Notwithstanding all of the good to come out of this guidance, there are still many ambiguities it does not address, such as whether states are permitted to require manufacturers to be licensed as wholesale drug distributors come January 1, 2015.  Hopefully, now that the comment period for the Pre-emption Guidance has closed, FDA will work diligently to issue final guidance and clarify this and the other remaining ambiguities.

For those entities required to report, I encourage you to review the draft guidance and evaluate whether the requirements it imposes align with the DSCSA.  FDA is accepting comments to the Draft Guidance through February 9, 2015.  For those who do not have to report, I encourage you to take advantage of the opportunity to spread a little holiday joy and submit comments thanking FDA for providing this clarification in a timely manner.

FDA's Second Guidance on the Drug Supply Chain Security Act Misses the Mark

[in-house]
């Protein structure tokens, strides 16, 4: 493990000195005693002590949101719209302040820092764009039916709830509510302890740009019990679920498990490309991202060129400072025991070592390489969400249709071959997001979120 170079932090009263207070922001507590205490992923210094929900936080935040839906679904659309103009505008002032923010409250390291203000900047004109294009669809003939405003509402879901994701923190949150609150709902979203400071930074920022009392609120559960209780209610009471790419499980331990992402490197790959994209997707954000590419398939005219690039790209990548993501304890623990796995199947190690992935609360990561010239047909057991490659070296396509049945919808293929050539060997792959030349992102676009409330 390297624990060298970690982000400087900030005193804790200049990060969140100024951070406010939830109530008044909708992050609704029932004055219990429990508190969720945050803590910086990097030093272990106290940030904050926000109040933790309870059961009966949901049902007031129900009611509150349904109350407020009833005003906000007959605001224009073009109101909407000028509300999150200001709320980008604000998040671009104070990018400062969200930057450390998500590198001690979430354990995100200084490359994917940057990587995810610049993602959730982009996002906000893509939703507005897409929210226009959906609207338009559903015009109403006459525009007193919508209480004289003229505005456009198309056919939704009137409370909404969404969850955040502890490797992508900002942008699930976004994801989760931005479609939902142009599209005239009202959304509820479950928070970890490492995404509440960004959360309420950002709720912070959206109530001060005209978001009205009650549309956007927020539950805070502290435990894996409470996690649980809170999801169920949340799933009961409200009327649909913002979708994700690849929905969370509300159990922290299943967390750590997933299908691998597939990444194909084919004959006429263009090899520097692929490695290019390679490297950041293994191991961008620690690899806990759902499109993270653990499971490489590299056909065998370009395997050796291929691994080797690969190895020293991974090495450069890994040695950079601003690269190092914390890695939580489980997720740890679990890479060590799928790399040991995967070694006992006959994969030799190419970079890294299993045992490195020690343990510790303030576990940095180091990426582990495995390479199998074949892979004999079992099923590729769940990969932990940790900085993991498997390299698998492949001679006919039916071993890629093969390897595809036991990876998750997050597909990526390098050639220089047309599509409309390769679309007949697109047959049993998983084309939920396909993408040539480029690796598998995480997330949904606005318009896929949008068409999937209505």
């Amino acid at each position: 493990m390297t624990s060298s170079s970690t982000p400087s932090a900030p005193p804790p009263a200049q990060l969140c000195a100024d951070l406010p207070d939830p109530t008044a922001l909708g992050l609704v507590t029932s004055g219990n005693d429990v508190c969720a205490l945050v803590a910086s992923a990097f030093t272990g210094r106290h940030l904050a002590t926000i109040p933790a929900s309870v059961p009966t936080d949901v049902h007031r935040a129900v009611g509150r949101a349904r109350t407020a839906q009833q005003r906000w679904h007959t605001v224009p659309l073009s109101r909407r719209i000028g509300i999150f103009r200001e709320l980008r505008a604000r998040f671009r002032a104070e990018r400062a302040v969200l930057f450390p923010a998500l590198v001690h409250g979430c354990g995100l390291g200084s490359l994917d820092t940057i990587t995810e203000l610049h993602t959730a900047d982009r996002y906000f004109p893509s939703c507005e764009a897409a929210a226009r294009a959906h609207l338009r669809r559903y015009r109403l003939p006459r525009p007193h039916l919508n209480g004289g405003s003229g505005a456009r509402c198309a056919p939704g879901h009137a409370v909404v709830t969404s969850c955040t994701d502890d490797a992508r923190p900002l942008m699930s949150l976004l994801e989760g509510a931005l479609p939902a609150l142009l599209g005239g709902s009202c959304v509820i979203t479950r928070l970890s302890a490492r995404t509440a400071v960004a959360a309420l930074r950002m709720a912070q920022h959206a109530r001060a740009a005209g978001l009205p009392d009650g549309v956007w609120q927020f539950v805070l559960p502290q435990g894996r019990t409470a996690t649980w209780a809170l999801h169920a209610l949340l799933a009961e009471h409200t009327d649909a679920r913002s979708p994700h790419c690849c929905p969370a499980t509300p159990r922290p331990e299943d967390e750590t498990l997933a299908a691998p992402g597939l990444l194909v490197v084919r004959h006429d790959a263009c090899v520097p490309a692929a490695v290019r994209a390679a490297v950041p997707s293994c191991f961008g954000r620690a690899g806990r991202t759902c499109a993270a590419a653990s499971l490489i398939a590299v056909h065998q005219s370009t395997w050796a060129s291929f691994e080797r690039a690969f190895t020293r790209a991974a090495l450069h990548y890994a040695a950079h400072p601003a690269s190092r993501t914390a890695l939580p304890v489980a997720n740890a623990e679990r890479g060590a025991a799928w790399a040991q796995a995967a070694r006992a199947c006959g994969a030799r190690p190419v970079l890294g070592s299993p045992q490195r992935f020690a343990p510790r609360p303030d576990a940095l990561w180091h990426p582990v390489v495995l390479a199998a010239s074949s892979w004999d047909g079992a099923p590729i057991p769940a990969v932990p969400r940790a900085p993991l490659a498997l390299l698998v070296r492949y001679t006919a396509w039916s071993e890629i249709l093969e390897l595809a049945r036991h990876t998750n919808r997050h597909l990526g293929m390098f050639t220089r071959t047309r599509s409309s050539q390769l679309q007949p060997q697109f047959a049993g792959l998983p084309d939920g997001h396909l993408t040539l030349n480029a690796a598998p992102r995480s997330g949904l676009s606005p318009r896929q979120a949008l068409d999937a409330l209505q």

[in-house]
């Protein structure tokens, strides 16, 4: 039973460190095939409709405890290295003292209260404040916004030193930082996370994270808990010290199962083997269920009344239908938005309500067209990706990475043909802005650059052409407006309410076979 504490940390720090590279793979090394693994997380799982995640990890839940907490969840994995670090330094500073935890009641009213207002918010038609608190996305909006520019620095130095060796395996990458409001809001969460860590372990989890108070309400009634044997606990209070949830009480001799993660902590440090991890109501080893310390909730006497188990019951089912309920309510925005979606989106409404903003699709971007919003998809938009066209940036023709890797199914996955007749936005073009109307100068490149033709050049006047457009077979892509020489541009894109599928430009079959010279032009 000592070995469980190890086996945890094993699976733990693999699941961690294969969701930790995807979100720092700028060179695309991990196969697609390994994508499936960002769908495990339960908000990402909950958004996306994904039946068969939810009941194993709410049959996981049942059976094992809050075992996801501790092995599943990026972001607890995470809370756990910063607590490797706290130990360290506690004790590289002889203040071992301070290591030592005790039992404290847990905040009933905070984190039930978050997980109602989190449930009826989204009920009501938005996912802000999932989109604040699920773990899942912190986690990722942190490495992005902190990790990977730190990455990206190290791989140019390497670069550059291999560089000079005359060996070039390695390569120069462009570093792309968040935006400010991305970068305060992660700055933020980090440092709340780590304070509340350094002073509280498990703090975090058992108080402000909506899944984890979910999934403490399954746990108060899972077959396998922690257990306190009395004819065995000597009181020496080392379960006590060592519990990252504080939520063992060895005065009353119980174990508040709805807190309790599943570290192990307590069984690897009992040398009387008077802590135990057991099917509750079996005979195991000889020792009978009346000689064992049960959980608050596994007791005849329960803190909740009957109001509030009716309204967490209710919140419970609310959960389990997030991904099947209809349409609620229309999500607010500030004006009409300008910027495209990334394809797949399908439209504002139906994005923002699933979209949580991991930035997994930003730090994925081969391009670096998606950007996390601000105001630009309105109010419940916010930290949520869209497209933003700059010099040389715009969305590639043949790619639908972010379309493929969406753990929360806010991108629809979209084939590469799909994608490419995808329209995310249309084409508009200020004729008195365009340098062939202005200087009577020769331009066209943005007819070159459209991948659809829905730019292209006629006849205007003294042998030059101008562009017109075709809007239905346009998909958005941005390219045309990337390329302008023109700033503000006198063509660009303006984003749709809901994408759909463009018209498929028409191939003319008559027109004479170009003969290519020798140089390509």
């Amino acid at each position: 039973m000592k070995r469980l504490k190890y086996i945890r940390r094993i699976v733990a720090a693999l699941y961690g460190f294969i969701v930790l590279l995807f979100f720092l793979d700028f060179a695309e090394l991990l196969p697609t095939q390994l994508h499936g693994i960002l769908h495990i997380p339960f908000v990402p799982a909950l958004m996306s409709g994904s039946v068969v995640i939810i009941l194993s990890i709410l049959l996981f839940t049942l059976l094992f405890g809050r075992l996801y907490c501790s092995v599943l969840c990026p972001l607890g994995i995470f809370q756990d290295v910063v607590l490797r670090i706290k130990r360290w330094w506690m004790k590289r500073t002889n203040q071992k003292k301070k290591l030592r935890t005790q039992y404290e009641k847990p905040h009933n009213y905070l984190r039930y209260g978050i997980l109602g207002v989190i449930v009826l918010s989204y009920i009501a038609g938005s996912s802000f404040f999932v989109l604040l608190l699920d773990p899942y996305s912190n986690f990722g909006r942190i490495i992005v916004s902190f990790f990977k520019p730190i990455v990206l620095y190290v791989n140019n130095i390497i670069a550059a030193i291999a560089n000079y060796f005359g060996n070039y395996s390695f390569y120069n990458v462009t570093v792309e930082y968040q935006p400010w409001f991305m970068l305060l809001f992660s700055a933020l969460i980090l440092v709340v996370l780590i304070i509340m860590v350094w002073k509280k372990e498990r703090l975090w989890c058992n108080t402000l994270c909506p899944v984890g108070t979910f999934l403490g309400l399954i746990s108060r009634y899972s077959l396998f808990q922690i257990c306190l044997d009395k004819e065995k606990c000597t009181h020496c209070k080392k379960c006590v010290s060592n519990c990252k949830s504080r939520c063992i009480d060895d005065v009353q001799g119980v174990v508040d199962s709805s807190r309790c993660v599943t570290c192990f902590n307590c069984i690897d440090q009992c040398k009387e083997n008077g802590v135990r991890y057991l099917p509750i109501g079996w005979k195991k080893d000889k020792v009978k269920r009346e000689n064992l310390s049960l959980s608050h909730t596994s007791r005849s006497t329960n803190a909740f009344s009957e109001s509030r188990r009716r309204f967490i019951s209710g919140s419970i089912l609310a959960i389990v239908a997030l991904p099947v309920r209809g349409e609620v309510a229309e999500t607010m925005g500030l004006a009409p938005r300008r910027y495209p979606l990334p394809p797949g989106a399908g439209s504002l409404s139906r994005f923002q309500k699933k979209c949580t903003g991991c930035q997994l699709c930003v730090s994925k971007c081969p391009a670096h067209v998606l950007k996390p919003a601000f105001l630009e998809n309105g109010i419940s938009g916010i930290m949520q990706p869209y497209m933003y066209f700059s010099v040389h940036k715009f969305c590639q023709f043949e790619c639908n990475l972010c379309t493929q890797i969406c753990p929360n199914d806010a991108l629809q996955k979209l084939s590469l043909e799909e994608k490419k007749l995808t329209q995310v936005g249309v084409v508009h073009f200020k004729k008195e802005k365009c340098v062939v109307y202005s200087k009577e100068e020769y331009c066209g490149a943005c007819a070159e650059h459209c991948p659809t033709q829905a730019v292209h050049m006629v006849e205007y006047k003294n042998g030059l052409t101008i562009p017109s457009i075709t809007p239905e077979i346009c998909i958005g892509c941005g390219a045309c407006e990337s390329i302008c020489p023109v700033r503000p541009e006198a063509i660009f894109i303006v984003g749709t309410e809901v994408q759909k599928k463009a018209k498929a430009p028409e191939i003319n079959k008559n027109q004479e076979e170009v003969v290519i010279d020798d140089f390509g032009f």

Although FDA appropriately identified the need for guidance on the Effect of Section 585 of the FD&C Act on Drug Product Tracing, Wholesale Drug Distributor and Third-Party Logistics Provider Licensing Standards and Requirements; the Draft Guidance issued by FDA this month does not ask the right questions.

In November 2013, Congress enacted the Drug Supply Chain Security Act (“DSCSA”) with the intent of establishing a “Uniform National Policy” for wholesale distributor and third party logistics provider (“3PL”) licensure.  Congress hoped to achieve this goal by adding Section 585 to the Federal Food Drug and Cosmetics Act (FD&C Act) which prohibits states from:

Establish[ing] or continu[ing] any standards, requirements, or regulations with respect to wholesale prescription drug distributor or third-party logistics provider licensure that are inconsistent with, less stringent than, directly related to, or covered by the standards and requirements applicable under section 503(e) (as amended by [the DSCSA]), … or Section 584. 

This preemption provision was a welcomed addition to the FD&C Act because it signaled the end of the patchwork of state laws governing wholesale distribution of prescription drugs.  However, it soon became evident that there was some disagreement about Congress’ intent and that additional guidance on the scope of this preemption provision was needed.